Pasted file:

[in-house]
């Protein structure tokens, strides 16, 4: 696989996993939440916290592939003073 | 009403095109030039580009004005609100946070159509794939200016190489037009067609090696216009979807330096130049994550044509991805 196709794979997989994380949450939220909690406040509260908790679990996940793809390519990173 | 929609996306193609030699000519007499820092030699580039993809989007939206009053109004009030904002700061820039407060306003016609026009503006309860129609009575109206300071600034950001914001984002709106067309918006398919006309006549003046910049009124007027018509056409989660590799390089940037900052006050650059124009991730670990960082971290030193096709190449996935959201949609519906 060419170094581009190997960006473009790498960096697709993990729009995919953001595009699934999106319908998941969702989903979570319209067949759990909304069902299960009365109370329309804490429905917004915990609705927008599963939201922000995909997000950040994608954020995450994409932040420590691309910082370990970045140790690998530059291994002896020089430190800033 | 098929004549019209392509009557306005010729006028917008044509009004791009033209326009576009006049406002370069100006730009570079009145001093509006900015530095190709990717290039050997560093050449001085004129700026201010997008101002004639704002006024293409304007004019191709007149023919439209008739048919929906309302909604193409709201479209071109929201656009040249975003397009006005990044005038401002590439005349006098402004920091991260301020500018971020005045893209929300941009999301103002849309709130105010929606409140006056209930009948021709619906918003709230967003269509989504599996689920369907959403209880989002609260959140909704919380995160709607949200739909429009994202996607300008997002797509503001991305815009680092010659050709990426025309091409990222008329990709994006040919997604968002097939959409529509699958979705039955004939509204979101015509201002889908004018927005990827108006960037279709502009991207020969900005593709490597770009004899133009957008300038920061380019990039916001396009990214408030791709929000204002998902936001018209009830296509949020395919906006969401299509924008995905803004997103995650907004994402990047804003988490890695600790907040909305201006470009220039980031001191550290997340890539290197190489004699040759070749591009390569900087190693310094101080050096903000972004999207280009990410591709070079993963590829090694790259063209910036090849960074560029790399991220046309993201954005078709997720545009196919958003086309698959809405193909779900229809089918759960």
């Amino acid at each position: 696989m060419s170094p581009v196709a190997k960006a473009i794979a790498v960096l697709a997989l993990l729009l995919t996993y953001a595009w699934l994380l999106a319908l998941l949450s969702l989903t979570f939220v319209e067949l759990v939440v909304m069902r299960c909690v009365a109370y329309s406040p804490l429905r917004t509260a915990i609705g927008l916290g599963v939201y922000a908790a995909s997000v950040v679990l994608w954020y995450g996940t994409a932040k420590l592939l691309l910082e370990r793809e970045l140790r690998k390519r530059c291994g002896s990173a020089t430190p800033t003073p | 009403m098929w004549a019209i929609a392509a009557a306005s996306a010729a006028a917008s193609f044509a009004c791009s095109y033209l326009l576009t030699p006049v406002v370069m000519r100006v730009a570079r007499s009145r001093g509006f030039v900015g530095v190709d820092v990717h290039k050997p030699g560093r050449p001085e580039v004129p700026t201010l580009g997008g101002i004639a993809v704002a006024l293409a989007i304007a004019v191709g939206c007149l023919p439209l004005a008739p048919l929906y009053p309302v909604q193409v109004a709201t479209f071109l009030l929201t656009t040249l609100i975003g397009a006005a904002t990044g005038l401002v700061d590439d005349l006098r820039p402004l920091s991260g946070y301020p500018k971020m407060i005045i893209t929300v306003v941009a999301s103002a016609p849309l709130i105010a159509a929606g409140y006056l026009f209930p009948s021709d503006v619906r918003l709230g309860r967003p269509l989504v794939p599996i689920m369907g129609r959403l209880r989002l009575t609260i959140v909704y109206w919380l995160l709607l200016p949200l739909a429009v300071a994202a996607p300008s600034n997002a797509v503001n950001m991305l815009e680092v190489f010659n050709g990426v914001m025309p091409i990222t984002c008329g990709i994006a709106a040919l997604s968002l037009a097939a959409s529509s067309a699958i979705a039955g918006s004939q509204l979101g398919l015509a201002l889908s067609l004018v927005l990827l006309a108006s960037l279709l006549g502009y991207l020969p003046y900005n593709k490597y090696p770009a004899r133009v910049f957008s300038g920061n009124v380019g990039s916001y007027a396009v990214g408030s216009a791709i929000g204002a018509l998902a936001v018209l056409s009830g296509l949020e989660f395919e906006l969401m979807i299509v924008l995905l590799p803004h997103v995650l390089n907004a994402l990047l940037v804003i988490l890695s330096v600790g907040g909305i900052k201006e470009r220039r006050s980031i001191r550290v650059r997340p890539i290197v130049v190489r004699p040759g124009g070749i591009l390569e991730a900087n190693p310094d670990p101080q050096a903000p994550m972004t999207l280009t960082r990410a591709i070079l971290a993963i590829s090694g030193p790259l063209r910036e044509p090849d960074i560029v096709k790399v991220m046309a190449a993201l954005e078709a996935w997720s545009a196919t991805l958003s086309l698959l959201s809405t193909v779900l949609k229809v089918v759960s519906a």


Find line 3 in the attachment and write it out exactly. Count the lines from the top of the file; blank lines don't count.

């Amino acid at each position: 696989m060419s170094p581009v196709a190997k960006a473009i794979a790498v960096l697709a997989l993990l729009l995919t996993y953001a595009w699934l994380l999106a319908l998941l949450s969702l989903t979570f939220v319209e067949l759990v939440v909304m069902r299960c909690v009365a109370y329309s406040p804490l429905r917004t509260a915990i609705g927008l916290g599963v939201y922000a908790a995909s997000v950040v679990l994608w954020y995450g996940t994409a932040k420590l592939l691309l910082e370990r793809e970045l140790r690998k390519r530059c291994g002896s990173a020089t430190p800033t003073p | 009403m098929w004549a019209i929609a392509a009557a306005s996306a010729a006028a917008s193609f044509a009004c791009s095109y033209l326009l576009t030699p006049v406002v370069m000519r100006v730009a570079r007499s009145r001093g509006f030039v900015g530095v190709d820092v990717h290039k050997p030699g560093r050449p001085e580039v004129p700026t201010l580009g997008g101002i004639a993809v704002a006024l293409a989007i304007a004019v191709g939206c007149l023919p439209l004005a008739p048919l929906y009053p309302v909604q193409v109004a709201t479209f071109l009030l929201t656009t040249l609100i975003g397009a006005a904002t990044g005038l401002v700061d590439d005349l006098r820039p402004l920091s991260g946070y301020p500018k971020m407060i005045i893209t929300v306003v941009a999301s103002a016609p849309l709130i105010a159509a929606g409140y006056l026009f209930p009948s021709d503006v619906r918003l709230g309860r967003p269509l989504v794939p599996i689920m369907g129609r959403l209880r989002l009575t609260i959140v909704y109206w919380l995160l709607l200016p949200l739909a429009v300071a994202a996607p300008s600034n997002a797509v503001n950001m991305l815009e680092v190489f010659n050709g990426v914001m025309p091409i990222t984002c008329g990709i994006a709106a040919l997604s968002l037009a097939a959409s529509s067309a699958i979705a039955g918006s004939q509204l979101g398919l015509a201002l889908s067609l004018v927005l990827l006309a108006s960037l279709l006549g502009y991207l020969p003046y900005n593709k490597y090696p770009a004899r133009v910049f957008s300038g920061n009124v380019g990039s916001y007027a396009v990214g408030s216009a791709i929000g204002a018509l998902a936001v018209l056409s009830g296509l949020e989660f395919e906006l969401m979807i299509v924008l995905l590799p803004h997103v995650l390089n907004a994402l990047l940037v804003i988490l890695s330096v600790g907040g909305i900052k201006e470009r220039r006050s980031i001191r550290v650059r997340p890539i290197v130049v190489r004699p040759g124009g070749i591009l390569e991730a900087n190693p310094d670990p101080q050096a903000p994550m972004t999207l280009t960082r990410a591709i070079l971290a993963i590829s090694g030193p790259l063209r910036e044509p090849d960074i560029v096709k790399v991220m046309a190449a993201l954005e078709a996935w997720s545009a196919t991805l958003s086309l698959l959201s809405t193909v779900l949609k229809v089918v759960s519906a």